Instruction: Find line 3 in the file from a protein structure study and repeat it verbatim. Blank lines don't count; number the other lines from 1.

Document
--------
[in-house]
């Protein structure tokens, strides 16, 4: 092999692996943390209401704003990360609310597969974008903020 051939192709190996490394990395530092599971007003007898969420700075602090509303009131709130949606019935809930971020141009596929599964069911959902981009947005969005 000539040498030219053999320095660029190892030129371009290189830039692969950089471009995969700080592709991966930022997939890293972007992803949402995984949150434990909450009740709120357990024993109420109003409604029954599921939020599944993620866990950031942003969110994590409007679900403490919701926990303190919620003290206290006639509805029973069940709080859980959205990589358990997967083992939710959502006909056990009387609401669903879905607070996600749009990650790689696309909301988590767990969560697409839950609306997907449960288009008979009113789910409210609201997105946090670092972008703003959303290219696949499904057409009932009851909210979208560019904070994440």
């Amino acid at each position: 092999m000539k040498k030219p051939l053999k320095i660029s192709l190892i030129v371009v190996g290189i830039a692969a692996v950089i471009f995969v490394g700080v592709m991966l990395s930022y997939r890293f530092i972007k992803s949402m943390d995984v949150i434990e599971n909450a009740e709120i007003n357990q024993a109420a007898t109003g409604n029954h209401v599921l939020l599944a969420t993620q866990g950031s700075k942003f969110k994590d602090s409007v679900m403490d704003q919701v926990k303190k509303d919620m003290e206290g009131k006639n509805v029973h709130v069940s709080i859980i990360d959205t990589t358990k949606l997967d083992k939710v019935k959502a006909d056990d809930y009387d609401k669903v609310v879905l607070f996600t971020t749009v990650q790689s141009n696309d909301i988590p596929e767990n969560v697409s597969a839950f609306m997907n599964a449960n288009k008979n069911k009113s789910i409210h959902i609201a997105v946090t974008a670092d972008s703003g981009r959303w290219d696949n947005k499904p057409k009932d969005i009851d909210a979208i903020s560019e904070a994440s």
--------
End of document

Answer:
């Amino acid at each position: 092999m000539k040498k030219p051939l053999k320095i660029s192709l190892i030129v371009v190996g290189i830039a692969a692996v950089i471009f995969v490394g700080v592709m991966l990395s930022y997939r890293f530092i972007k992803s949402m943390d995984v949150i434990e599971n909450a009740e709120i007003n357990q024993a109420a007898t109003g409604n029954h209401v599921l939020l599944a969420t993620q866990g950031s700075k942003f969110k994590d602090s409007v679900m403490d704003q919701v926990k303190k509303d919620m003290e206290g009131k006639n509805v029973h709130v069940s709080i859980i990360d959205t990589t358990k949606l997967d083992k939710v019935k959502a006909d056990d809930y009387d609401k669903v609310v879905l607070f996600t971020t749009v990650q790689s141009n696309d909301i988590p596929e767990n969560v697409s597969a839950f609306m997907n599964a449960n288009k008979n069911k009113s789910i409210h959902i609201a997105v946090t974008a670092d972008s703003g981009r959303w290219d696949n947005k499904p057409k009932d969005i009851d909210a979208i903020s560019e904070a994440s």